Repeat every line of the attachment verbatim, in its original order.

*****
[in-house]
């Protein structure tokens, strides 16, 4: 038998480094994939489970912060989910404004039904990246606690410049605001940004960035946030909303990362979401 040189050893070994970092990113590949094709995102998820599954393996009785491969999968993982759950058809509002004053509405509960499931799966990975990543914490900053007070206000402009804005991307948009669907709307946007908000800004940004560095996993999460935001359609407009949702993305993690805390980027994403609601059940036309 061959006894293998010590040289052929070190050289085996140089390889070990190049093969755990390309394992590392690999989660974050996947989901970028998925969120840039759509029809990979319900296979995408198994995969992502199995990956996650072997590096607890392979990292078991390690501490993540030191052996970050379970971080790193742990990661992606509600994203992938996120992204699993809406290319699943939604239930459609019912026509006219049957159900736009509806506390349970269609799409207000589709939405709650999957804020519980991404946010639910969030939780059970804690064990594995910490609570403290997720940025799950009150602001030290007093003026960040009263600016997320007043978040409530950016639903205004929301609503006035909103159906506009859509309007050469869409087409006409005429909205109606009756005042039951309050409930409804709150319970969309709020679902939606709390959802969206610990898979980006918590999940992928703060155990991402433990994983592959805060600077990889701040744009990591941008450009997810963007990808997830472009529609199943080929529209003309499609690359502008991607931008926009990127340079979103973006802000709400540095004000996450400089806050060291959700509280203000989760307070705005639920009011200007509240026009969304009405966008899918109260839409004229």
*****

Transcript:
[in-house]
């Protein structure tokens, strides 16, 4: 038998480094994939489970912060989910404004039904990246606690410049605001940004960035946030909303990362979401 040189050893070994970092990113590949094709995102998820599954393996009785491969999968993982759950058809509002004053509405509960499931799966990975990543914490900053007070206000402009804005991307948009669907709307946007908000800004940004560095996993999460935001359609407009949702993305993690805390980027994403609601059940036309 061959006894293998010590040289052929070190050289085996140089390889070990190049093969755990390309394992590392690999989660974050996947989901970028998925969120840039759509029809990979319900296979995408198994995969992502199995990956996650072997590096607890392979990292078991390690501490993540030191052996970050379970971080790193742990990661992606509600994203992938996120992204699993809406290319699943939604239930459609019912026509006219049957159900736009509806506390349970269609799409207000589709939405709650999957804020519980991404946010639910969030939780059970804690064990594995910490609570403290997720940025799950009150602001030290007093003026960040009263600016997320007043978040409530950016639903205004929301609503006035909103159906506009859509309007050469869409087409006409005429909205109606009756005042039951309050409930409804709150319970969309709020679902939606709390959802969206610990898979980006918590999940992928703060155990991402433990994983592959805060600077990889701040744009990591941008450009997810963007990808997830472009529609199943080929529209003309499609690359502008991607931008926009990127340079979103973006802000709400540095004000996450400089806050060291959700509280203000989760307070705005639920009011200007509240026009969304009405966008899918109260839409004229």